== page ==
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SSD + 3x2TB Raid5 - performance okay?

post #1 of 7
Thread Starter 
So after doing some research and tearing my hair out - I realized that my Maximus V Formula has 4x Sata3 6GB Asmedia ports, 2x Sata2 3GB Intel and 2x Sata3 6GB Intel. Intel only supports HW Raid and Asmedia has to be done through windows. Okay, fine, but now how do I decide which to plug-in where? I ended up doing benchmarks with the AS SSD tool and stuck the SSD in the 6GB port, left the other 3 HDDs in the 2 x SATA2 3GB ports and the 1 x Sata3 6GB port.

So this was my HDD benchmark but not sure if this is good or bad for a HDD Raid 5 setup?

Should I just plug my SSD into the Asmedia 6GB port and put the two 2TB in the intel SATA3 ports with one in the SATA2 ports?

TIA!
 
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Lester the Tester
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post #2 of 7
with 3x 2TB in raid 0 youshould get 660MB/s maximum read and write speeds. Also get 6tb of storage.

4K performance will always be less than ssd. but I think your gonna get better performance if you just use 3x 2tb hdds in raid 0.
Get a back up system like usb external hdd or internal hdd.

I use 8x hdds in raid 0 and get massive performance gains. My raid system had been used for a long time and never had a plorbem with hdds failing or data coruption.
As I never shock or hit my hdds and have a fan blowing on them keeping them below 40C
post #3 of 7
Thread Starter 
That's great and all, but i'm running Raid 5 tongue.gif

I will have all my photos and stuff on this array so I don't want to risk losing it should a HDD go bad in Raid 0.

What's the write speed you get in Raid 0 with the 8x hdd setup? biggrin.gif
 
Lester the Tester
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Lester the Tester
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post #4 of 7
1770MB/s read writes maximum, which is sequnal.
2960 read write speed which if I am reading something that is about 50mb large.

More than 1.1GB/s transferspeed using crystal disc mark 32GB sequanal.

About 450-500mb/s average coppy speed in windows 7 when coppying 32gb of approximatly 2gb video files each.

a single 2gb video can get coppyed in like 1-5secs.

using a lsi9261-8i raid card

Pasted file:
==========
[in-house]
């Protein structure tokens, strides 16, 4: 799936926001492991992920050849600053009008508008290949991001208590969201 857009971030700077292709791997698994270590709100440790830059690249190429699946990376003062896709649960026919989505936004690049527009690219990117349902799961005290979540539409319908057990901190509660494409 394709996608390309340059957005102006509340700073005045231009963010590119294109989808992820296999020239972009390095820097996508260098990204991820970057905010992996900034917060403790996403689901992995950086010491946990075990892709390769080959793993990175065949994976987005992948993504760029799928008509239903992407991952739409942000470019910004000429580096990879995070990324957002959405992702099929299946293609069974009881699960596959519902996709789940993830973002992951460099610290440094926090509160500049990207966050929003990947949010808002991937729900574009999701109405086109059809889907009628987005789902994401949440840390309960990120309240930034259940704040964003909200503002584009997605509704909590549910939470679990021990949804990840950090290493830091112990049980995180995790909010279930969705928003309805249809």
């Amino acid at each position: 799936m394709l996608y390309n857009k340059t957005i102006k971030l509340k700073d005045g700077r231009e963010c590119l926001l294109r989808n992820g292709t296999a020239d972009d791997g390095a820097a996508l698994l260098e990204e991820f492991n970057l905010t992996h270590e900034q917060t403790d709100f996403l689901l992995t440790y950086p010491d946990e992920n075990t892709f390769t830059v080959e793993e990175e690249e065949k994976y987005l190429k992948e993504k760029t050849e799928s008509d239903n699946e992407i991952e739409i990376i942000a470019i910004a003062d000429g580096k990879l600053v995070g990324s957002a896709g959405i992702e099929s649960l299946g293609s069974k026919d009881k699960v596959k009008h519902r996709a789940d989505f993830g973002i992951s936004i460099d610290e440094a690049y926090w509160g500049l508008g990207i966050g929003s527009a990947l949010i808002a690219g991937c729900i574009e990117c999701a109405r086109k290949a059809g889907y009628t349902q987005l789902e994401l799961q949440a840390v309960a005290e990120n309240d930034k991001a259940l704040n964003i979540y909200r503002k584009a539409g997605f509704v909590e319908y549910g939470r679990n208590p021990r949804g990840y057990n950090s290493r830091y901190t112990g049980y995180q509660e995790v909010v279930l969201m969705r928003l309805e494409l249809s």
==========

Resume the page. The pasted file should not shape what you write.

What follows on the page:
file extract always quick too, 2gb files get extracted in seconds upto 1 minute maximum depending on data type

8x 1tb hdds in raid0 gives me 8tb of data sotrage.

I actually think that raid 0 with a back up is equally safe with comparison to other storage methods.
I reckon any one that uses any type of storage without backing up data has much higher chance of losing data with comparison to raid0 with back up coppy of data.

used raid zero for more than 3 years already and still have my data from 6 years ago. example of how safe data is if when you have a good habit of backing up data
post #5 of 7
Thread Starter 
I know Raid 0 can be reliable for a while if the conditions are right but given that it is a piece of technology and it has mechanical elements, there is a possibility of failure and I would not like to take my chance on it failing. I've got hdd's that I've backed up photos to but this is more of a piece of mind that I can replay a drive in the array and call it a day.
 
Lester the Tester
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Lester the Tester
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post #6 of 7
Simplest answer. Get another 2TB drive and create RAID10 volume if you really want to stick with RAID at all. R10 volume rebuilds much faster than 5, under certain conditions can survive 2 drive fails (when both stripes fails you still have 2 mirror parts) and for optimum efficiency you need at least 6 drives for RAID5 to work without performance penalty (parity calculations). R10 is array which does not require that and as such always work at peak efficiency at every level - 4/6/8/10/12 drives (note: intel chipset only support 4 drive config, but big RAID controllers support 4,6,8,10 and so on).

I would suggest to try drive pool setup. You can use any drive, any port, ordinary NTFS, no proprietary software (meta-data) required, no data is lost outside corrupted drive if pool fails, SSD caching supported. Look no further than StableBit DrivePool. Try it, you won't regret it (14 day trial, license for pool manager and scanner is 40$). RAID today is really thing of the past if everything you want is redundancy - pool supports infinite redundancy (duplication) if you can provide enough of storage.
post #7 of 7
Well if you run raid 10 you with four drives, you only get double the single drive perfomance and storage
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